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Alewife

Alewife

NH Conservation Status: Special concern


State Rank: Secure (in need of review)

 

Scientific Name: Alosa pseudoharengus

 

Distribution: The alewife is found in Atlantic coastal rivers from Labrador to South Carolina. It has been introduced into a number of inland waterbodies

Description: The alewife is a silvery colored fish with a grayish-green back, large scales, and a deep, laterally compressed body. The belly scales converge into a sharp edge, which gives it the nickname “sawbelly.” The alewife may be distinguished from blueback herring by its larger eye, which is wider than the distance from the front of the eye to the tip of the snout. The two species also differ in the inner lining of the abdominal cavity or peritoneum, which is white in the alewife and black or dark gray in the blueback herring. The lower jaw of the alewife has an indented, or shovel shaped appearance, while the American shad has a straight lower jaw.

 

AlewifeSpecies commonly confused with: Blueback herring, American shad

 

Habitat: Lakes, ponds, freshwater rivers, estuaries, and coastal habitats.

 

Life History: Alewives are members of the herring family. As with all members of the herring family, alewives spend the majority of their lives in the ocean. In the spring, adult alewives move into freshwater, migrating up coastal rivers from North Carolina to Newfoundland. Alewives spawn in lakes, ponds, and slow flowing backwaters of rivers. Juvenile alewives migrate downstream to the ocean in late summer and fall, where they will remain until sexual maturity in 3 to 5 years.

 

Origin: Native

Alewife
Alewives (right) tend to be larger and deeper bodied than blueback herring (left).

 

Conservation/Management: Alewife numbers have declined significantly throughout their range. Commercial landings of river herring, a collective term for alewives and blueback herring, have declined by 95% since 1950. At normal population levels, alewives are a source of prey for a wide range of species from harbor seals in estuaries to chain pickerel in lakes and ponds.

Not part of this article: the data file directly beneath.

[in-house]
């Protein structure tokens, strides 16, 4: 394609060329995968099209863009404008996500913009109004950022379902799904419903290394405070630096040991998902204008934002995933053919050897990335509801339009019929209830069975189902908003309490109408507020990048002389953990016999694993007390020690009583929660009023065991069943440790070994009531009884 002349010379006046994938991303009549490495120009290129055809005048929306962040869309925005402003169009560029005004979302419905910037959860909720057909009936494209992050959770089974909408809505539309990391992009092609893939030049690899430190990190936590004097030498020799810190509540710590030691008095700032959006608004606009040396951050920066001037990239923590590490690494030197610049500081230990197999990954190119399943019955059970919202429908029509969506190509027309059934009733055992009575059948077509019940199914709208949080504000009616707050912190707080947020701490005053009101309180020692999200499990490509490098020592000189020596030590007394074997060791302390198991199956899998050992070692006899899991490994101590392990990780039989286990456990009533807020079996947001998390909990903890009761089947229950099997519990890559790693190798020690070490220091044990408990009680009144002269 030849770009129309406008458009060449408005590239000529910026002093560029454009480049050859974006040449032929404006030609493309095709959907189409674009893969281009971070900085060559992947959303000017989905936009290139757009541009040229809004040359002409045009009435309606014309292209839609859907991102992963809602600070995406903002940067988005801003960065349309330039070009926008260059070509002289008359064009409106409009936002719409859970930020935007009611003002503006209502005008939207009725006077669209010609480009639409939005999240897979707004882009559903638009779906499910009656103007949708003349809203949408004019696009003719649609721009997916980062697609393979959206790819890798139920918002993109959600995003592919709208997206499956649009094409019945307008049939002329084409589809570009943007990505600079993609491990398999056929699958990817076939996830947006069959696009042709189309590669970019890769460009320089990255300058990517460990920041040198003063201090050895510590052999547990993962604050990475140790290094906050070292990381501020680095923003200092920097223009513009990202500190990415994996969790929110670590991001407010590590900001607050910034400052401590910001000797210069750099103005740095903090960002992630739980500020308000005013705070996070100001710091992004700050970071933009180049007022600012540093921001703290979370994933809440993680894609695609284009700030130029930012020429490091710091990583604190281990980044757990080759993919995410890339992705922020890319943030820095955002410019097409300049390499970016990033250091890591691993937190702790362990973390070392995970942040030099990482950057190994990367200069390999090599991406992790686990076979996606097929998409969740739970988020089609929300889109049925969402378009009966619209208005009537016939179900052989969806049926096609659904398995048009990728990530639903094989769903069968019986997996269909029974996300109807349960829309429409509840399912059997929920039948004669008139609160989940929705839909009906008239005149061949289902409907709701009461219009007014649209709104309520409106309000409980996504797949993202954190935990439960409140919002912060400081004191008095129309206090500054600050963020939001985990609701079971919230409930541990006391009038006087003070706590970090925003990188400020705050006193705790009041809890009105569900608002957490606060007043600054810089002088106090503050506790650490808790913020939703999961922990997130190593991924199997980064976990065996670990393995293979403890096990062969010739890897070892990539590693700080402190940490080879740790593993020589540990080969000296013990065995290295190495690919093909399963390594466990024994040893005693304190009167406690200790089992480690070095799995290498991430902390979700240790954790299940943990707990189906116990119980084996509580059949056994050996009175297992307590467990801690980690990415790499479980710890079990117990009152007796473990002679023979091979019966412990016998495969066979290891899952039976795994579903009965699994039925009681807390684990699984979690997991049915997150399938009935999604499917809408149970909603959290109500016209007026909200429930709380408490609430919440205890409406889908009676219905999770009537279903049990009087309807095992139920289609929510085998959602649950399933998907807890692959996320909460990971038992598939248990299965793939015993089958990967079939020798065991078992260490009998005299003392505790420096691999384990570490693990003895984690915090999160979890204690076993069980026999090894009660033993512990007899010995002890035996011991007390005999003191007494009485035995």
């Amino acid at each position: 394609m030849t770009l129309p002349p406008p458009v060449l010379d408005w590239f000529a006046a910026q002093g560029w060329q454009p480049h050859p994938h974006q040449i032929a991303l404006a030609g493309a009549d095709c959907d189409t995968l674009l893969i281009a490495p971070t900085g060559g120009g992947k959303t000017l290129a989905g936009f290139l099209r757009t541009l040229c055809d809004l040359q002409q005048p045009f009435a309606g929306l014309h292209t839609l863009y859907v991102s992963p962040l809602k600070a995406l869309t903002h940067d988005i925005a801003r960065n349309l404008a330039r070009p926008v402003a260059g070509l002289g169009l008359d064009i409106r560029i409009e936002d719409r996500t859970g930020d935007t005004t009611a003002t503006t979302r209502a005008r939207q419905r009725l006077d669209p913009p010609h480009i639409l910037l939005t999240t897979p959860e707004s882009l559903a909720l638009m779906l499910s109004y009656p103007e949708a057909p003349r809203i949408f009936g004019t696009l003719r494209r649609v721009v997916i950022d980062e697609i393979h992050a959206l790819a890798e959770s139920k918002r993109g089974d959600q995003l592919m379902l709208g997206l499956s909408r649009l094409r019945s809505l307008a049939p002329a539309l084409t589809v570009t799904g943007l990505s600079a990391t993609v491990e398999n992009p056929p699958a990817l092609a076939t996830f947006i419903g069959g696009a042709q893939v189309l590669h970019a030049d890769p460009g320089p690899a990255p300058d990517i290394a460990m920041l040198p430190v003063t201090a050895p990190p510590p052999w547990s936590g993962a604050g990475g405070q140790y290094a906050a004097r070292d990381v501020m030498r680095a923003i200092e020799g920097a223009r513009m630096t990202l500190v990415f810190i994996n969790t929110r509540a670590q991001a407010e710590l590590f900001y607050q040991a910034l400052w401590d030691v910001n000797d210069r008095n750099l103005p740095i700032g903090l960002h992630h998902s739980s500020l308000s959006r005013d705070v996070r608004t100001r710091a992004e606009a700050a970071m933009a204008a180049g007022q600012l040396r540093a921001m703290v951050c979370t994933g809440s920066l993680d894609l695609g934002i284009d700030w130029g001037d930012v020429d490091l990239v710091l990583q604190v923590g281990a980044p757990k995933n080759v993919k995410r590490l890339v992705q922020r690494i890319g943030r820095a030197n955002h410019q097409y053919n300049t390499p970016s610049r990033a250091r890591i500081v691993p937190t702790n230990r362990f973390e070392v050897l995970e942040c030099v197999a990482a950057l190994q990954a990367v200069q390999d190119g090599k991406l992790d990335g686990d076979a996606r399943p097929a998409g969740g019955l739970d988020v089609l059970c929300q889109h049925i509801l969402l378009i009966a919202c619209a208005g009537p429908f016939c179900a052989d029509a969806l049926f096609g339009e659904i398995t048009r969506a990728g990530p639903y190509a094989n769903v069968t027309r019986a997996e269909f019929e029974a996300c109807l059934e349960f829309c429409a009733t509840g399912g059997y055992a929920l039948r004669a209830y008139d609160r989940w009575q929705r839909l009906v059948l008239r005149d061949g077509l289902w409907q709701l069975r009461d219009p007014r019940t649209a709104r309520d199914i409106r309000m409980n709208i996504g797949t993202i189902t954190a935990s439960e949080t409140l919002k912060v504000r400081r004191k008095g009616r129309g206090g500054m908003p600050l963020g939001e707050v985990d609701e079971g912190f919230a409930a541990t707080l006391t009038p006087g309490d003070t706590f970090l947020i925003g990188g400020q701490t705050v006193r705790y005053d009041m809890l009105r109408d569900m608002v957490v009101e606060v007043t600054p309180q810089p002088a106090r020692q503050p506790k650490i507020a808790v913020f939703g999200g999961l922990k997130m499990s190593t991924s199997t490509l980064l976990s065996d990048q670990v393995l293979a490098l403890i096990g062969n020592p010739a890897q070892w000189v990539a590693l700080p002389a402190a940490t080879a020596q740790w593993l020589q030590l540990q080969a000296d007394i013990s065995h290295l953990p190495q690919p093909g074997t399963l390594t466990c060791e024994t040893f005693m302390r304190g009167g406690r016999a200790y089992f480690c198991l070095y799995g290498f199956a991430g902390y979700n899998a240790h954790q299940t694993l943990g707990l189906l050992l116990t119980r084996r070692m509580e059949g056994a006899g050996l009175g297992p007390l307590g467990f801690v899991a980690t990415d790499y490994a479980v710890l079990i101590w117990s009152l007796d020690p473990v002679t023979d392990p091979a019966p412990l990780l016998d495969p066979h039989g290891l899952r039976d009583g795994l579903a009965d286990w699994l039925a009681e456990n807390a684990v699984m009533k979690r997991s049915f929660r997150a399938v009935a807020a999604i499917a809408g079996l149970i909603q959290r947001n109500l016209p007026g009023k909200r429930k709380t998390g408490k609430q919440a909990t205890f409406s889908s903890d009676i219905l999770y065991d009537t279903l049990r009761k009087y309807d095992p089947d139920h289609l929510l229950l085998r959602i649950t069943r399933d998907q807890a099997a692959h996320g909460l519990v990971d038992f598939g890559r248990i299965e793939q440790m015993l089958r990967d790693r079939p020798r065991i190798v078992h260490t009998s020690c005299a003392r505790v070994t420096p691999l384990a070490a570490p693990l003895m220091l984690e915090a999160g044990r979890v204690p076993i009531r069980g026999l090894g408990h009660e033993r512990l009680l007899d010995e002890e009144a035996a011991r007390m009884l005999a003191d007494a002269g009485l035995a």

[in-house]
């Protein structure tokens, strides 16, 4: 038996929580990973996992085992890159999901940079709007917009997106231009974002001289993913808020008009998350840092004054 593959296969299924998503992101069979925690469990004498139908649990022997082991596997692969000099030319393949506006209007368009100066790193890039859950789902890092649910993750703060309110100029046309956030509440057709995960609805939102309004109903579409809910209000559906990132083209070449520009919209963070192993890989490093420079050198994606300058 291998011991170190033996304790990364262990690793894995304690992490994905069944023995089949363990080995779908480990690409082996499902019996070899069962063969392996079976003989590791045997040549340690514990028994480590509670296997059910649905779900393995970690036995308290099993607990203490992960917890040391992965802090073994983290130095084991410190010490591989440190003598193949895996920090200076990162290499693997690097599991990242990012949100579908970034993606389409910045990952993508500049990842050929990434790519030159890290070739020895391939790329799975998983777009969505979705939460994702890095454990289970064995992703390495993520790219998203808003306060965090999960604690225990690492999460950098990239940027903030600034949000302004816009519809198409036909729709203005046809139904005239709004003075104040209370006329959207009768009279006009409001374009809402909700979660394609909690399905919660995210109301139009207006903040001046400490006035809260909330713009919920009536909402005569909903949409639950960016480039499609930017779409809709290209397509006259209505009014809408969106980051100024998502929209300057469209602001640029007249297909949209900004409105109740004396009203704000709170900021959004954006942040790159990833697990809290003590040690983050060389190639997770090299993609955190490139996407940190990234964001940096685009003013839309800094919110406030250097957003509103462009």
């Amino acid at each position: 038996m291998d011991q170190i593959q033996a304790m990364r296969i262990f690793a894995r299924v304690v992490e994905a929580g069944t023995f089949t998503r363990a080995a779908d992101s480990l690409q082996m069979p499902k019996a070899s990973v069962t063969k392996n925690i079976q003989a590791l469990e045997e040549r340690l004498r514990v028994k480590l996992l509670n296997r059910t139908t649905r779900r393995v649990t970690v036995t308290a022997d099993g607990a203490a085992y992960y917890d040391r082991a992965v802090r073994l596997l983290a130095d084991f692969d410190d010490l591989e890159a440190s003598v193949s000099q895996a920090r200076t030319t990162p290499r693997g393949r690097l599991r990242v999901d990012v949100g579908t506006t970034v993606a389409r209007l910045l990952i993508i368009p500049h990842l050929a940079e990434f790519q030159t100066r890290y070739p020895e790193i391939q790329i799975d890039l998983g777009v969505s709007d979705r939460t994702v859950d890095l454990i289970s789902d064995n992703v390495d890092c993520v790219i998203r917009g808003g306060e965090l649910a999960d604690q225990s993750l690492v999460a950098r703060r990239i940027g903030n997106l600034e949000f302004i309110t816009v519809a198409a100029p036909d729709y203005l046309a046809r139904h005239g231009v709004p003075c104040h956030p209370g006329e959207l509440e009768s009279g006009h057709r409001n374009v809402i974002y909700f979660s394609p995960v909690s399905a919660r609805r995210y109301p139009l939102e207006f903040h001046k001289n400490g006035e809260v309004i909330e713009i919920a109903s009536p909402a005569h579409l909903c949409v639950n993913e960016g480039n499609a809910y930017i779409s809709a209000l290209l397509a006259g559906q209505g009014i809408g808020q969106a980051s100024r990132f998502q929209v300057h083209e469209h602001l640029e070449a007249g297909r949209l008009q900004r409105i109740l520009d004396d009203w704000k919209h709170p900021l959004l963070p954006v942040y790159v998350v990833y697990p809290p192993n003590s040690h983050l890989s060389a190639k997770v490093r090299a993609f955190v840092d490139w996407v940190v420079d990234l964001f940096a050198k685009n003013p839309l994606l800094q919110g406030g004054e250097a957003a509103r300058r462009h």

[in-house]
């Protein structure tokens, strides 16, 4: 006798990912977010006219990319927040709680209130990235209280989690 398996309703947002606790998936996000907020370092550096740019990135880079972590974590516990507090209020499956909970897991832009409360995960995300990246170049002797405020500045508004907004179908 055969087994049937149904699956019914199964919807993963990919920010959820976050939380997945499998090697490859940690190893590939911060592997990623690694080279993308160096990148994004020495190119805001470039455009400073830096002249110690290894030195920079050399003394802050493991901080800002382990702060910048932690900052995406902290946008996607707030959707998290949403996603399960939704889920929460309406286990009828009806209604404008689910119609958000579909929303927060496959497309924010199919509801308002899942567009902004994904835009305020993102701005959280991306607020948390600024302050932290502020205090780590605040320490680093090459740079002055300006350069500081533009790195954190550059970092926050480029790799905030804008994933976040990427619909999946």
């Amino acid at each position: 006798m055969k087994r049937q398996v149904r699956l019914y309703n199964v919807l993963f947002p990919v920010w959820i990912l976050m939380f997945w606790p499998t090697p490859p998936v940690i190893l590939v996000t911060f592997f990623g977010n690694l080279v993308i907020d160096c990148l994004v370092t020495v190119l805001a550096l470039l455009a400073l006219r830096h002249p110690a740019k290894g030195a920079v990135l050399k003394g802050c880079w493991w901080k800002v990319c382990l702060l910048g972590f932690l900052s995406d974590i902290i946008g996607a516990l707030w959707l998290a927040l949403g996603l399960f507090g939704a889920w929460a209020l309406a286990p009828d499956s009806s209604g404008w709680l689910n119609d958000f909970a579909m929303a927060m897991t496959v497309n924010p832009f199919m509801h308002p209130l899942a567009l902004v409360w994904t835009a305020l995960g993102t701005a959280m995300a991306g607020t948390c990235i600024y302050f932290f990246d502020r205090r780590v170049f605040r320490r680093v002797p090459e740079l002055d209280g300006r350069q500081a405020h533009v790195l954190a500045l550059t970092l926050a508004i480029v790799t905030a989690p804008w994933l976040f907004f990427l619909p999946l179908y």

The New Hampshire Fish and Game Department is working to restore river herring to coastal rivers and the Merrimack River watershed. Fish ladders are monitored at the first dams on the major tributaries of Great Bay, including the Cocheco, Oyster, Lamprey, and Exeter Rivers. However, much of the former spawning habitat of river herring remains inaccessible in New Hampshire. Dam removals are the best long term strategy for restoring river herring runs.

 

alewifeThe Merrimack River alewife population has been severely depleted. Historic spawning runs, which likely numbered in the millions, have been reduced to the low thousands each year. The New Hampshire Fish and Game Department is working with partners like the U. S. Fish and Wildlife Service and the Massachusetts Fish and Wildlife Division to restore river herring numbers in the Merrimack River. Strategies include stocking adult river herring from other rivers including the Kennebec, Androscoggin, Lamprey, and Cocheco Rivers, into suitable habitat within the Merrimack River watershed. The largest of these stocking sites is Lake Winnisquam, which has the potential to produce herring returns in the hundreds of thousands by the year 2017.

 

The ultimate success of the restoration program will depend on improvements in fish passage, which will allow river herring to reach as much suitable spawning habitat as possible. Fish passage is currently available at the first three dams on the mainstem of the Merrimack River (the Essex Dam in Lawrence, MA, the Pawtucket Dam in Lowell, MA, and the Amoskeag Dam in Manchester, NH) and at the first two dams on the Nashua River. The long term goal of a self-sustaining river herring population in New Hampshire will depend largely on the efficiency of these existing fishways and on the construction of new fishways at dams throughout the upper Merrimack River watershed, including tributaries like the Suncook River, the Soucook River, and the Contoocook River.

 

Recommendations:


  • Monitor existing fish passage facilities.
  • Improve fish passage with new fishway construction and dam removals to provide access to suitable spawning habitat.
  • Work with partners to monitor commercial bycatch and make recommendations that will increase stocks of river herring in the ocean.
  • Continue to implement the Merrimack River River Herring Restoration Plan.

 

Distribution Map: Wildlife Action Plan Species Profile PDF Document